Main: Opinion
 Main continued
 Main: Sports
 Main continued
 Main: Classifieds
 Main continued
 Main: Auto Showcase
 Main continued

Okeechobee news
Full Citation
Permanent Link: http://ufdc.ufl.edu/UF00028410/00148
 Material Information
Title: Okeechobee news
Uniform Title: Okeechobee news (Okeechobee, Fla. 2000)
Physical Description: Newspaper
Language: English
Publisher: Okeechobee News
Place of Publication: Okeechobee Fla
Creation Date: May 28, 2005
Publication Date: 2000-
Frequency: daily
Subjects / Keywords: Newspapers -- Okeechobee (Fla.)   ( lcsh )
Newspapers -- Okeechobee County (Fla.)   ( lcsh )
Genre: newspaper   ( marcgt )
newspaper   ( sobekcm )
Spatial Coverage: United States -- Florida -- Okeechobee -- Okeechobee
Coordinates: 27.241667 x -80.833056 ( Place of Publication )
Additional Physical Form: Also available on microfilm from the University of Florida.
Dates or Sequential Designation: Vol. 91, no. 111 (Apr. 20, 2000)-
General Note: Latest issue consulted: Vol. 91, no. 182 (June 30, 2000).
 Record Information
Source Institution: University of Florida
Rights Management: All rights reserved by the source institution and holding location.
Resource Identifier: aleph - 003642554
oclc - 72823230
lccn - 2006229435
System ID: UF00028410:00148
 Related Items
Preceded by: Daily Okeechobee news

Table of Contents
        page 1
        page 2
        page 3
    Main: Opinion
        page 4
    Main continued
        page 5
        page 6
    Main: Sports
        page 7
    Main continued
        page 8
    Main: Classifieds
        page 9
        page 10
        page 11
    Main continued
        page 12
    Main: Auto Showcase
        page 13
        page 14
    Main continued
        page 15
        page 16
        page 17
        page 18
        page 19
        page 20
Full Text

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Vol. 96 No. 148

Saturday, May 28, 2005

50M Plus tax

FWC pushes for
boat-safety campaign
The Florida Fish and
Wildlife Conservation Com-
mission (FWC) is keying in on
three core messages as its Divi-
sion of Law Enforcement gears
up for a busy summer boating
season: stay alert, wear your life
jacket and don't drink and
operate a boat. The agency
says keeping these messages in
mind can dramatically
decrease your chances of get-
ting into an accident and
increase your chances of sur-
vival if you do.
"In 2003, Florida led the
nation in boating deaths with
64, and last year we had 68. We
hope to reverse that trend by
alerting boaters to the biggest
dangers," said Capt. Richard
Moore, Florida's boating law
Moore said the agency
honed in on the three safety
messages after analyzing Flori-
da's boat accident data.
Collisions with vessels or
fixed objects are the two lead-
ing types of accidents. Last
year, they accounted for nearly
half of the mishaps on Florida's
waterways. Moore said this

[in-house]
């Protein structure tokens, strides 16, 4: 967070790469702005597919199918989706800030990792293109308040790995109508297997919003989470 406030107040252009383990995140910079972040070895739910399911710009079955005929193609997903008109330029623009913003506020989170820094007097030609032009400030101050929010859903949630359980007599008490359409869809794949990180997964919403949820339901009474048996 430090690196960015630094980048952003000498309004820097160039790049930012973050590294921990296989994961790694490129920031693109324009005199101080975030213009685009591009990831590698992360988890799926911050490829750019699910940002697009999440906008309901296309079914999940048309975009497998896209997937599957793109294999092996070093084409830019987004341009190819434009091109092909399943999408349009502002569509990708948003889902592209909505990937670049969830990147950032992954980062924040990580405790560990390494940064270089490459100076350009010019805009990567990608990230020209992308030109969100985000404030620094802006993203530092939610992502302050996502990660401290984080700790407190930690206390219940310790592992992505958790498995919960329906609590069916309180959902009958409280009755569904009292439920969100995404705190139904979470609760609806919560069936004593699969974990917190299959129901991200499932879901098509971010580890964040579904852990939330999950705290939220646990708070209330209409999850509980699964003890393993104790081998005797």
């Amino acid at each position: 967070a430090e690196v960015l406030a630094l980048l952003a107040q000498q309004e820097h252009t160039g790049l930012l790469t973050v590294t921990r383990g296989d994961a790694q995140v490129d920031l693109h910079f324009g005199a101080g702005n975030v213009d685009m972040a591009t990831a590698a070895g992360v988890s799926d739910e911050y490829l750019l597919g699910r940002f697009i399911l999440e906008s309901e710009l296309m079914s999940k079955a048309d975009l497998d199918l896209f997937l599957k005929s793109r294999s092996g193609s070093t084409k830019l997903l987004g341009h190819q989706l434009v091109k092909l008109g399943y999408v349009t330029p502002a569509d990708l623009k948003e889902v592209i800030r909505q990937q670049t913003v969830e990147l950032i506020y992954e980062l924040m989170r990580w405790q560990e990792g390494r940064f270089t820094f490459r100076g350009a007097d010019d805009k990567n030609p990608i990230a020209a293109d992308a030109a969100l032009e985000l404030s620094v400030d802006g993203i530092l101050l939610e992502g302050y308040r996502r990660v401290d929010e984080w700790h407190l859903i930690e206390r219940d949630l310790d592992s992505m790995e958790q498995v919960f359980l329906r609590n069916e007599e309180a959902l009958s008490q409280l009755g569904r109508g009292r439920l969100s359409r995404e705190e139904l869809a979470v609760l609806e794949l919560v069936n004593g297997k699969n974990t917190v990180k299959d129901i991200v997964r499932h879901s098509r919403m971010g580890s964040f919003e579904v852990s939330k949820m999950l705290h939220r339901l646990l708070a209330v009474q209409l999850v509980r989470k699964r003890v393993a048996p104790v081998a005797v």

reflects the importance of stay-
ing alert to everything going on
around you.
Tate ends Brahmans'
quest for state title
A tough Tate High School
baseball team (26-2) brought
the state title dreams of the
Brahmans (20-10) to an end
Friday afternoon with an 11-2
victory in the State 4-A baseball
tournament in Sarasota.
The parking lot of Okee-
chobee High School was
strangely empty and radios
throughout town were tuned
into Uhe sui '2-_ sti>lion to listen to
a game that racna\ thoul-.t
would never have taken place
as the underdog Brahmans
took on the powerful Aggies of
A large Okeechobee crowd
had traveled to Sarasota to
show their support for the Cin-
derella team that made it to
state semi-finals.
Brahman senior right-han-
der Blake Marsocci drew the
starting mound assignment
with Duane Bowman behind
the plate in Okeechobee' first
visit to the state semi-finals
since 1985.
The fired-up Brahmans
made quick work of the Aggies
in the top of the first, putting
them away in order.
Page 7

Drought Index
Current* 240
Source: Florida Division
of Forestry
Local Burn Ban: None

Lake levels

14.01 feet

Lake level
Last Year:
13.03 feet
South Florida Water Manage-
ment District. Depth given in
feet above sea level.)

Classifieds ... .9-11
Comics . . .8
Community Events .4
Crossword . . .10
Obituaries . . .3
Opinion .......... 4.
Speak Out ......4
Sports . . .7
TV .. . . . .11
Weather . . .. .2
See Page2 for information about
Show to contact the newspaper.


Online news & information

11111 II II 11 11

Hush (hhf(Is hise closinils

"Copyrighted Material

Syndicated Content

Available from Commercial News Providers" .

Life sized murals: Students show interest in art


will streamline

planning office

Staff phoLos/Lorna Jablonski
One of the murals recently completed by members of the Yearling Middle School Art
Club shows a reporter conducting an interview. This is one of the two murals that the
club painted on the walls of the school at the entrance to the school's audio-video pro-
duction room.

YMS art club beautifies school

By Loma Jablonski
Okeechobee News
Ms. Andrea Hortman may be
a reading teacher at Yearling
Middle School I MS), but her
great love is art.
In fact, early in her 16-year
teaching career Ms. Hortman
had taught art. Several years ago
Ms. Hortman asked if there
were any students interested in
forming an art club at the
school. To her joy and amaze-
ment, she was inundated with
students wanting to join.
Since that time, the YMS Art
Club has spent countless hours
beautifying their school. They
painted life-sized murals of
Florida landscapes and wildlife
in the school cafeteria.
Through all the hurricane
damage and renovations to the
school, the murals c> 'liniu:J Lto
shine. Originally, each grade
See Art -Page 2

"YMS Live" members take their places in front of the cam-
eras to report on the day's news, weather and school
events. They are (left to right) Tiffany McGee, Mandi Har-
rison and Dylan Hughes.

By Pete Gawda
Okeechobee News
Thanks to recent action by
the Okeechobee County Board
of County Commissioners, pro-
cedures in the planning depart-
ment should become more
streamlined and the county
should be better prepared for